RE: (MOB)HTML - Merge on browser HTML (was SDPML)

Hi Tom, thanks for your measured response. I really appreciate this kind of 

Yes, JavaScript is a concern and needs some further thought to be inclusive 
of the browsers and address accessibility concerns. I'm particularly aware 
Of MOBHTMLs need for a fallback to meet DDA requirements. I'm not keen on
down the route of writing browser extensions as that would have limited the
browser compatibility.

There are certainly solutions that perform the transformation server side 
and there is no reason not to develop MOBHTML to coexist with these in fall 
back situations rather than add extra processing. MOBHTML doesn't 
in itself require any server side scripting.

I didn't want to get drawn into the bandwidth discussion as document
structure in MOBHTML is no different to images. The questions 
about bandwidth question the whole concept of HTML and the web - which 
seems a fruitless exercise.

The JavaScript presented is verbose for proof of concept so that anyone who
to can read and critique the code. For production I'd want to
the JavaScript and strip all comments which should bring the size down to 
15K (for safe obfuscation) or 8K( when compressed).  

Since bandwidth is being debated , with advertising scripting and flash ,
Streaming, animations, PDF, etc the web today typically doesn't have a good 
user experience towards dialup connections. Its a pre existing issue that is

beyond the scope of what MOBHTML should address. EBay for example has a home

page weight of around 160-180K+ with 171 images that need to be loaded to 
display the page. And this is not the heaviest page around.

Thanks for the other tips I'll take some time to address the points 
raised by the various people and add responses here and to 
to the MOBHTML project.

Thanks again and take care


-----Original Message-----
From: Tom Molesworth [] 
Sent: 25 January 2007 10:13
To: sunil vanmullem
Subject: Re: (MOB)HTML - Merge on browser HTML (was SDPML)

Hi Sunil,

First, thank you for sharing the idea with the forum. The example is
certainly interesting, and could have some useful applications. I hope you
understand that any negative points raised are intended to help you to
refine the approach further and to target it appropriately, rather than
being personal attacks.

I've had a look at the example page, and I believe there's one obvious issue
with your proposed approach which will prevent it from becoming the de-facto
standard for web pages as you seem to be hoping:

It relies on Javascript.

There's no graceful fallback, there's no mechanism to show content to people
who are using noscript, restricted IE settings, lynx / w3m / screen readers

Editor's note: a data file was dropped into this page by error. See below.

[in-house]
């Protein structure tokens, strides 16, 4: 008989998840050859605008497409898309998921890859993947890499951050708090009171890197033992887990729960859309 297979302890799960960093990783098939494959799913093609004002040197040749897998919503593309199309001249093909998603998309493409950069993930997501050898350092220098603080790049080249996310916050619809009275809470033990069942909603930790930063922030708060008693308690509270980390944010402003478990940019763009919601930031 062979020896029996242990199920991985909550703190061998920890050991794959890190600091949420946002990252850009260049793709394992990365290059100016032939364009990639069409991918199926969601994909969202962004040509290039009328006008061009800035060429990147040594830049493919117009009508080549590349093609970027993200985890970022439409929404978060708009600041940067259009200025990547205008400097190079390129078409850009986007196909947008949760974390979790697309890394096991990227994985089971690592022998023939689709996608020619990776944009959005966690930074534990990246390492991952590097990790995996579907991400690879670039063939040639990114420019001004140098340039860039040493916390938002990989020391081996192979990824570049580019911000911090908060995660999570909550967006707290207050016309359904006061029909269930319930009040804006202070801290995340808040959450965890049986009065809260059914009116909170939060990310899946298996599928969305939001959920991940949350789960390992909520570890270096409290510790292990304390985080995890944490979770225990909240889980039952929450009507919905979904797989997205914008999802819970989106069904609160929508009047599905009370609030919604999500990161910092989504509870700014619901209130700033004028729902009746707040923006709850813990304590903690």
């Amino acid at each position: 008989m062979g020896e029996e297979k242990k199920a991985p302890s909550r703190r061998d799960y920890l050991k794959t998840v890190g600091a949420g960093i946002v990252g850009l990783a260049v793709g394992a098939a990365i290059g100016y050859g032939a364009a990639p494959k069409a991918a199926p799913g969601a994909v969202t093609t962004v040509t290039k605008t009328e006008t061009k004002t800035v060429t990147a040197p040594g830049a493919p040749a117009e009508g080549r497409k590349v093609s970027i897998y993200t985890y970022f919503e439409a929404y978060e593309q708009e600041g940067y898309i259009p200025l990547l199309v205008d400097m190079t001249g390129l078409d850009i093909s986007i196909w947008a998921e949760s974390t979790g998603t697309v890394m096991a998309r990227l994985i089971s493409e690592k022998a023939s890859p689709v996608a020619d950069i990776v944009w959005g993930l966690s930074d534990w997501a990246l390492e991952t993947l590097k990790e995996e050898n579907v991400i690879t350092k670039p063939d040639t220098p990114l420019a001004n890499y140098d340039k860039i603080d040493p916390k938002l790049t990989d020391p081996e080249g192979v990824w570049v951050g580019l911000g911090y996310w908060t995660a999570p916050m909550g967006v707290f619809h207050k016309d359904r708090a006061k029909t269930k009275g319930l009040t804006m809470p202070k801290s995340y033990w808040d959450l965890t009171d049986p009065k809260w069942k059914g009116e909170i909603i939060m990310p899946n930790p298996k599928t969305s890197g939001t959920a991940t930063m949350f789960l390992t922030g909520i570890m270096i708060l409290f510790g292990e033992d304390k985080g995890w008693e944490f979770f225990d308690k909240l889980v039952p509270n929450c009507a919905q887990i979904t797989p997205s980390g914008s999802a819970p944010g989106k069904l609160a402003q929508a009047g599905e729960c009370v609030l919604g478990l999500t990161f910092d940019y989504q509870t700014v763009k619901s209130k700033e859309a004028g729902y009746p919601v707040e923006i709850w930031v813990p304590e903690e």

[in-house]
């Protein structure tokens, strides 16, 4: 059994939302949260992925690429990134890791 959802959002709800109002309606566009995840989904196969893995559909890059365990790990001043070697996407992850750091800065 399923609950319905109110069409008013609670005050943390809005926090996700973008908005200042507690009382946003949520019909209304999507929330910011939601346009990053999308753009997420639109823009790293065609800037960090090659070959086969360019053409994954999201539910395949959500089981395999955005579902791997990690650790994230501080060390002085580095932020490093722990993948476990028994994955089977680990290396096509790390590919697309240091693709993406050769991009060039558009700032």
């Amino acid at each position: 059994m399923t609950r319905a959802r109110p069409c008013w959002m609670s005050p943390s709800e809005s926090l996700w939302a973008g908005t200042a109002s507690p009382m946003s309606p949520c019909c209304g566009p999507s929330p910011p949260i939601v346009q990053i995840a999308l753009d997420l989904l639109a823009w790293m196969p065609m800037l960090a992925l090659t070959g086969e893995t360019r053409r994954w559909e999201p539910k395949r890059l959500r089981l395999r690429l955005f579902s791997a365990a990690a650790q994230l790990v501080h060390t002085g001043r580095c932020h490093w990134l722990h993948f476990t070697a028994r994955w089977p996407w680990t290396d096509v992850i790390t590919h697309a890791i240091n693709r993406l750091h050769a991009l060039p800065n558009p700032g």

/ built-in Nokia web browser. Assuming a fallback can be implemented, this
effectively means the work will have to be duplicated, as with many Ajax
approaches: once for the intended client-side approach, and again for the
server-side fallback. This may not be a dealbreaker but should be taken into
account as a potential disadvantage.

There's a 23 Kb script file that has to be loaded before anything starts to
happen. At dialup speeds, this exceeds the standard 4-second page wait time

You haven't made a convincing case for processing on the client side, and
heavily loaded sites aim to cache data as much as possible - as you should
know. Even the extra memory usage required to load PHP / Java / Perl is
something to be avoided if possible - better to have a web accelerator such
as Squid with ~1Mb footprint than ~64Mb of scripting language that does
nothing but "echo file_get_contents($cache_file)".

You could argue that the static parts of the page can be cached serverside
and clientside, and explain how you'd go about that, rather than making
sweeping claims like "(MOB)HTML threatens app servers". Most approaches
nowadays are not strictly client-side or server-side only, so "app server"
as a term is something of an anachronism.

Numbers are more effective than unsupported assertions: instead of "this in
no way increases bandwidth", give some hard figures based on real code. Your
example page is 37 Kb in total, of which 203 bytes are stylesheet content.
Saving the generated result results in a 5Kb HTML file, so even with the
stylesheet added back in, that's about an order of magnitude *smaller* for
the static page.

Overall, I think there's plenty of potential in your idea for intranets and
other controlled projects, but I don't believe this is suitable for open web

If you can construct an example which shows bandwidth, speed and/or other
advantages over the static approach, perhaps the idea might get a better
reception? I'd also recommend contrasting the pure-client approach against
pure-server or blended options, using a standard framework such as
Template::Toolkit or smarty. What does your approach offer that is not
already available in the alternatives?

Throwing around terms such as "revolutionary" is not going to impress people
unless backed up with facts and details. Your approach may have a lot going
for it, but the presentation is important - a good idea is 1% inspiration,
99% perspiration, as the saying goes.

Finally, putting some words IN CAPITALS is not a breach of email etiquette,
it serves to highlight the point in the same way *this
does* or _this does_, and is a consequence of using plain text.

best regards,


Received on Friday, 26 January 2007 00:14:59 UTC